Commentary: The Confederate Flag

NASCAR announced recently that there was no hate crime regarding the noose found in Bubba Wallace’s car stall.

NASCAR President Steve Phelps detailed Thursday afternoon via teleconference findings from NASCAR’s internal investigation, which has concluded, into the noose found in the garage stall of No. 43 driver Bubba Wallace at Talladega Superspeedway last weekend.

A photo of the noose was released by the sanctioning body earlier Thursday, one day after an FBI investigation concluded no federal hate crime was committed against Wallace, who is Black, and the noose had been on the garage door at Talladega since October 2019.

I grew up in the deep South, Texas, during a time of much racial division – the 1960s.  As a Hispanic, I was well aware that there were racial problems in America. Aside from the racial slurs, my fellow Texans constantly reminded of “Remember The Alamo”.  I was brought up not to acknowledge it.  My parents advised me not to say anything about it and to just keep going forward.  That was good advice, I think.  I grew up with Confederate flags, and I never once thought they posed any harm to me.

During this very painful time of our current day, I want to bring up a few good examples of why we need to calm down about the Confederate flag, and many more issues like this.

  • In 1987, while a student at Texas A&M University, I received an autographed book written by then University President Frank Vandiver: “Their Tattered Flags”.  Vandiver presents a great description of the religious culture that existed in the Confederacy.  The character that I really like in the book is Stonewall Jackson.  Not only did he defeat Union forces who had twice the number of troops, but he was also a Presbyterian deacon – not to mention a professor of philosophy and artillery at the Virginia Military Institute.  I admire Stonewall Jackson because of his accomplishments and amazing military skill.  Vandiver points out that slaves were recruited to fight for the Confederacy.  That was an opportunity for a slave revolt, and there was none.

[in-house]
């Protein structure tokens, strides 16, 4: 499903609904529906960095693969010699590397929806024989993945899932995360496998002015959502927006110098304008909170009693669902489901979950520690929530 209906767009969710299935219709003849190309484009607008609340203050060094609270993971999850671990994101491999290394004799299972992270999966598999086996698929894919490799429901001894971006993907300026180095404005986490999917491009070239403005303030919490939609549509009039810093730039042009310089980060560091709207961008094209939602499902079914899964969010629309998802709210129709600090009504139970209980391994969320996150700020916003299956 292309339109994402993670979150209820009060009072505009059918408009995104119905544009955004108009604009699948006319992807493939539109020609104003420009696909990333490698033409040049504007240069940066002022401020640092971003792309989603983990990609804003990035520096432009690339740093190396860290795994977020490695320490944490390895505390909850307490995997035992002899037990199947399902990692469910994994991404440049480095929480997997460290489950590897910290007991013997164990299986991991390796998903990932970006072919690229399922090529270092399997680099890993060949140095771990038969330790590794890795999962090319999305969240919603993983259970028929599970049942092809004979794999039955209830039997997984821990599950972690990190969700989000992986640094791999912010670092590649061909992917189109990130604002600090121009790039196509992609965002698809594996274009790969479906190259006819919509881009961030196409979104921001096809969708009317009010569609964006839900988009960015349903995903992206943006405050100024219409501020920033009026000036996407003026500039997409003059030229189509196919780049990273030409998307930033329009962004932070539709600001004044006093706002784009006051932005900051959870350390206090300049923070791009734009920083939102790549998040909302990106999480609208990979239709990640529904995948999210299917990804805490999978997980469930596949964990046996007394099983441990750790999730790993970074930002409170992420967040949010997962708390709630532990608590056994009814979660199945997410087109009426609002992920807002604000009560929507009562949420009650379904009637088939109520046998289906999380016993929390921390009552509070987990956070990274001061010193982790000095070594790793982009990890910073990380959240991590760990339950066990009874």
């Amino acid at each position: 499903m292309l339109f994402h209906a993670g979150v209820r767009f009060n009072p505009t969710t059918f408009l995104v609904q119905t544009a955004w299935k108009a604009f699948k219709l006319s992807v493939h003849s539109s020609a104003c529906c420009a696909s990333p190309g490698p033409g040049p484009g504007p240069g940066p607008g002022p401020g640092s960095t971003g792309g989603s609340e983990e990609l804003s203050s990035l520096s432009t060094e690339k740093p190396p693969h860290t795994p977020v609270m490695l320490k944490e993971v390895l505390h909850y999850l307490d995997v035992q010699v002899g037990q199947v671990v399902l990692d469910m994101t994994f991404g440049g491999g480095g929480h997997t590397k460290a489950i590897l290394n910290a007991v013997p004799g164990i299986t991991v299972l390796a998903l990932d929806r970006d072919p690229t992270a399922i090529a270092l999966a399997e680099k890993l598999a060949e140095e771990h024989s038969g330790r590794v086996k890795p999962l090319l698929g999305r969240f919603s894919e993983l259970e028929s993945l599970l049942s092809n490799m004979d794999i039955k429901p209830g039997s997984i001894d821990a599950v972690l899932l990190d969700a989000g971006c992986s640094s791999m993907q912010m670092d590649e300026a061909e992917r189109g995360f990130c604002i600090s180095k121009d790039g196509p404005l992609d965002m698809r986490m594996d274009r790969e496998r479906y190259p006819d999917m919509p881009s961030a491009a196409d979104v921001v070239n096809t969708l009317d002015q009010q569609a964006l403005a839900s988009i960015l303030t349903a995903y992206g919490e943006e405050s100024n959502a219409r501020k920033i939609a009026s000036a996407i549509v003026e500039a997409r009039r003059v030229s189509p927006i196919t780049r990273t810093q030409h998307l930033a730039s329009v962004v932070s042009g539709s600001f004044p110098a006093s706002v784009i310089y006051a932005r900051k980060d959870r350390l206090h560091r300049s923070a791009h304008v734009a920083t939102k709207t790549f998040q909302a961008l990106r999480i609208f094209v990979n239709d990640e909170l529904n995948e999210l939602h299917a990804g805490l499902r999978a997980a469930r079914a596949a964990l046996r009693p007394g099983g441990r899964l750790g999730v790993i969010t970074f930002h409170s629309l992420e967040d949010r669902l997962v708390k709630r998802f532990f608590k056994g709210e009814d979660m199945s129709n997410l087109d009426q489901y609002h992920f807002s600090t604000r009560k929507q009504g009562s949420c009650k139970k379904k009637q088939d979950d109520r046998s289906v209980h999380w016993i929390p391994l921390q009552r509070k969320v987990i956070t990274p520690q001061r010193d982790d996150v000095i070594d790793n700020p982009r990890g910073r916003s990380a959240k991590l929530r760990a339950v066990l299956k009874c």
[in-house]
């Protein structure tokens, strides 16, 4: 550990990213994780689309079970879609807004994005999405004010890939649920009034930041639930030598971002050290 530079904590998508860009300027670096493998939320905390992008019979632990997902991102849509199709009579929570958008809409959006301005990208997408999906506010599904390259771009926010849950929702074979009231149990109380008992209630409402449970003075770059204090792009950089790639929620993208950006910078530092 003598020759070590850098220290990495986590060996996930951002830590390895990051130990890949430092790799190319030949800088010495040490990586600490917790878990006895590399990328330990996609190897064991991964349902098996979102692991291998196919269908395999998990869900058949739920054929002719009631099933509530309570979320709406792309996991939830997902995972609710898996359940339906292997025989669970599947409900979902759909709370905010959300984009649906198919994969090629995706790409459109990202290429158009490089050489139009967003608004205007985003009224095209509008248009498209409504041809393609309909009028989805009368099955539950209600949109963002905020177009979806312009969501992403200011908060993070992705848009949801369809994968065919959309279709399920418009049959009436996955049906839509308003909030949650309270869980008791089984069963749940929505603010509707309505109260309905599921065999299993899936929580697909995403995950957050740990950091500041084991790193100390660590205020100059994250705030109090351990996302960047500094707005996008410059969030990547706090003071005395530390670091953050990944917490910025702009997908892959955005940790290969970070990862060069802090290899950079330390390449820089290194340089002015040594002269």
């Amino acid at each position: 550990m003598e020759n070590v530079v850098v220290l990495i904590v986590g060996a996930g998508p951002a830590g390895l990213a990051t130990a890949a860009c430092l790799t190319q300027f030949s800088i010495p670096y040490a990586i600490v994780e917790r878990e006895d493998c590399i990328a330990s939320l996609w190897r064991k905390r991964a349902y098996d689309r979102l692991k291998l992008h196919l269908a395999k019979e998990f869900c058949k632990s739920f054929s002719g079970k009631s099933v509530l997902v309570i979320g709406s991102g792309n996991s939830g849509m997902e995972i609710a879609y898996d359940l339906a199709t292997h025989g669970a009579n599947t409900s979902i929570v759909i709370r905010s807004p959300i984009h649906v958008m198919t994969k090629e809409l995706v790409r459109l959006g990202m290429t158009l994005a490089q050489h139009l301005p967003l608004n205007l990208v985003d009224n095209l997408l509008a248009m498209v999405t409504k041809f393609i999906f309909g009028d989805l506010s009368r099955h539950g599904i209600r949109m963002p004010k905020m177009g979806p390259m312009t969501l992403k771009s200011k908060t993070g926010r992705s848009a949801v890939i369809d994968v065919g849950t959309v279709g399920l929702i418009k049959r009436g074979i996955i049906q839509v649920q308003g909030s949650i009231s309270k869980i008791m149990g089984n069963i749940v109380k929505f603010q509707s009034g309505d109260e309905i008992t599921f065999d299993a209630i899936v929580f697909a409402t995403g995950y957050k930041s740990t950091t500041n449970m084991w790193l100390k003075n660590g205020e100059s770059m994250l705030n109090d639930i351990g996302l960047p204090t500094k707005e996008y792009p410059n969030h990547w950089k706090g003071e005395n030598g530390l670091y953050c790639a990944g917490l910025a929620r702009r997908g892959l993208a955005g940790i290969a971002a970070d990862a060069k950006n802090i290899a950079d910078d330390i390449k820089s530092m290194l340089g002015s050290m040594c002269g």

• Jerry Thompson is a professor at Texas A&M International University and he published a book about the civil war battles fought along the New Mexico/Texas border, “Civil War In The Southwest”.  It is a compilation of newspaper interviews taken of soldiers who actually fought in the battles.  The conflicts took place along an area called Jornada del Muerto – Deadman’s Journey.  Kit Carson fought for the Union.  The most striking thing about the book are the Confederate soldiers own words about honor, bravery, and duty to country.  When I read these accounts, I thought to myself, “I want to be like these brave and honorable men”.  The setting for the movie, “The Good, The Bad, and The Ugly” is based on these series of battles.
  • “Royal Commentaries Of The Incas and General History Of Peru”, written by Garcilaso de la Vega, is a glorious book.  Vega was a mestizo whose father fought as an officer in the Spanish army during the conquest of Peru.  The Pizarro brothers conquered Peru, but the problem is that they also instituted slavery of the natives.  The King of Spain said that slavery is illegal and a sin; thus, he sent an army, with a priest serving as top general, to put down slavery.  The Pizarro brothers actually claimed that they were in concordance with the law and doing the “Will of God”.  Ultimately, the Pizarros were either murdered, executed, or shamed.  A glorious tale in this book is about General Francisco Carvajal.  He is truly one of the greatest generals that ever lived, up there with Caesar, Hannibal, and Alexander the Great.  Unfortunately, he was loyal to the Pizzaros and ultimately beheaded by the King of Spain.  By the way, the Incas freely submitted to their slavery because their king told them that the Spanish brought the True Faith.  That Inca king was officially executed by the Spanish, via strangulation, very quickly after his proclamation; and he went to his death without a word of complaint. He was actually tried in a court of law and charged with sedition.

We need to interpret historical events in context of their time in history.  We cannot allow great books like these escape from our consciousness.  Great events and people in history never appear as a nice pretty package; rather, quite often they come in oblique and obtuse bundles.  In a word, they can be described as “messy”.  You can learn amazing lessons from books, history, and symbols, when you place them in their historical context – even if you do not agree with their point of view.

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